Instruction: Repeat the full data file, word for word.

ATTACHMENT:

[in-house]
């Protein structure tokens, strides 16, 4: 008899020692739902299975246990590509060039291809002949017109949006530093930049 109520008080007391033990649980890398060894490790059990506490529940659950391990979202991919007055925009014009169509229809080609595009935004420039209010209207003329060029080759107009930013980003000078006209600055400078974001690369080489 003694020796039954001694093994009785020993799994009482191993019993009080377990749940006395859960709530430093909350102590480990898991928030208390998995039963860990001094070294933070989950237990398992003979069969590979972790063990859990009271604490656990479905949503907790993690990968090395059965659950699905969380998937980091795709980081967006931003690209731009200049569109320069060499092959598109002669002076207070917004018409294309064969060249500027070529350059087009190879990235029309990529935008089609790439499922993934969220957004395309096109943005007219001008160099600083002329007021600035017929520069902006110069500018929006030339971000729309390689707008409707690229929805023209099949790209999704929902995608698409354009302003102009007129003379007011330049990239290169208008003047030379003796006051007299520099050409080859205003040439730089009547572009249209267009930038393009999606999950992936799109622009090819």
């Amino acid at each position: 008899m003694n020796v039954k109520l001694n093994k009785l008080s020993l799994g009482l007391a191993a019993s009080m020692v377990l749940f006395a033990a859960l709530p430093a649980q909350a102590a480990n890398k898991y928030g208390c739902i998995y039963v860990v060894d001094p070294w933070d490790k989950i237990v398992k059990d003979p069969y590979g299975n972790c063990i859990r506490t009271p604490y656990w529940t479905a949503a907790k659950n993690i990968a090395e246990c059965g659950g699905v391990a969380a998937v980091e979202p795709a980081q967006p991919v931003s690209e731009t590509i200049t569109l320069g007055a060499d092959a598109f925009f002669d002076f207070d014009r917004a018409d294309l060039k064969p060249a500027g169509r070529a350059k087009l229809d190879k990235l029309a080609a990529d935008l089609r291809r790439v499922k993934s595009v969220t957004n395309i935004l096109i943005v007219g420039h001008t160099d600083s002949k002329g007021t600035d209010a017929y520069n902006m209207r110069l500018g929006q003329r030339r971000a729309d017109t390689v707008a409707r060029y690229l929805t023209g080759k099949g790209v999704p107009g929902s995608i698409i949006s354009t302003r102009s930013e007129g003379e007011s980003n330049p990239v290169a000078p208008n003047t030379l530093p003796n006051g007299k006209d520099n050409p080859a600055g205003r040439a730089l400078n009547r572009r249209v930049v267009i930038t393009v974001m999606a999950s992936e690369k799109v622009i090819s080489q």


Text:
[in-house]
């Protein structure tokens, strides 16, 4: 008899020692739902299975246990590509060039291809002949017109949006530093930049 109520008080007391033990649980890398060894490790059990506490529940659950391990979202991919007055925009014009169509229809080609595009935004420039209010209207003329060029080759107009930013980003000078006209600055400078974001690369080489 003694020796039954001694093994009785020993799994009482191993019993009080377990749940006395859960709530430093909350102590480990898991928030208390998995039963860990001094070294933070989950237990398992003979069969590979972790063990859990009271604490656990479905949503907790993690990968090395059965659950699905969380998937980091795709980081967006931003690209731009200049569109320069060499092959598109002669002076207070917004018409294309064969060249500027070529350059087009190879990235029309990529935008089609790439499922993934969220957004395309096109943005007219001008160099600083002329007021600035017929520069902006110069500018929006030339971000729309390689707008409707690229929805023209099949790209999704929902995608698409354009302003102009007129003379007011330049990239290169208008003047030379003796006051007299520099050409080859205003040439730089009547572009249209267009930038393009999606999950992936799109622009090819």
């Amino acid at each position: 008899m003694n020796v039954k109520l001694n093994k009785l008080s020993l799994g009482l007391a191993a019993s009080m020692v377990l749940f006395a033990a859960l709530p430093a649980q909350a102590a480990n890398k898991y928030g208390c739902i998995y039963v860990v060894d001094p070294w933070d490790k989950i237990v398992k059990d003979p069969y590979g299975n972790c063990i859990r506490t009271p604490y656990w529940t479905a949503a907790k659950n993690i990968a090395e246990c059965g659950g699905v391990a969380a998937v980091e979202p795709a980081q967006p991919v931003s690209e731009t590509i200049t569109l320069g007055a060499d092959a598109f925009f002669d002076f207070d014009r917004a018409d294309l060039k064969p060249a500027g169509r070529a350059k087009l229809d190879k990235l029309a080609a990529d935008l089609r291809r790439v499922k993934s595009v969220t957004n395309i935004l096109i943005v007219g420039h001008t160099d600083s002949k002329g007021t600035d209010a017929y520069n902006m209207r110069l500018g929006q003329r030339r971000a729309d017109t390689v707008a409707r060029y690229l929805t023209g080759k099949g790209v999704p107009g929902s995608i698409i949006s354009t302003r102009s930013e007129g003379e007011s980003n330049p990239v290169a000078p208008n003047t030379l530093p003796n006051g007299k006209d520099n050409p080859a600055g205003r040439a730089l400078n009547r572009r249209v930049v267009i930038t393009v974001m999606a999950s992936e690369k799109v622009i090819s080489q």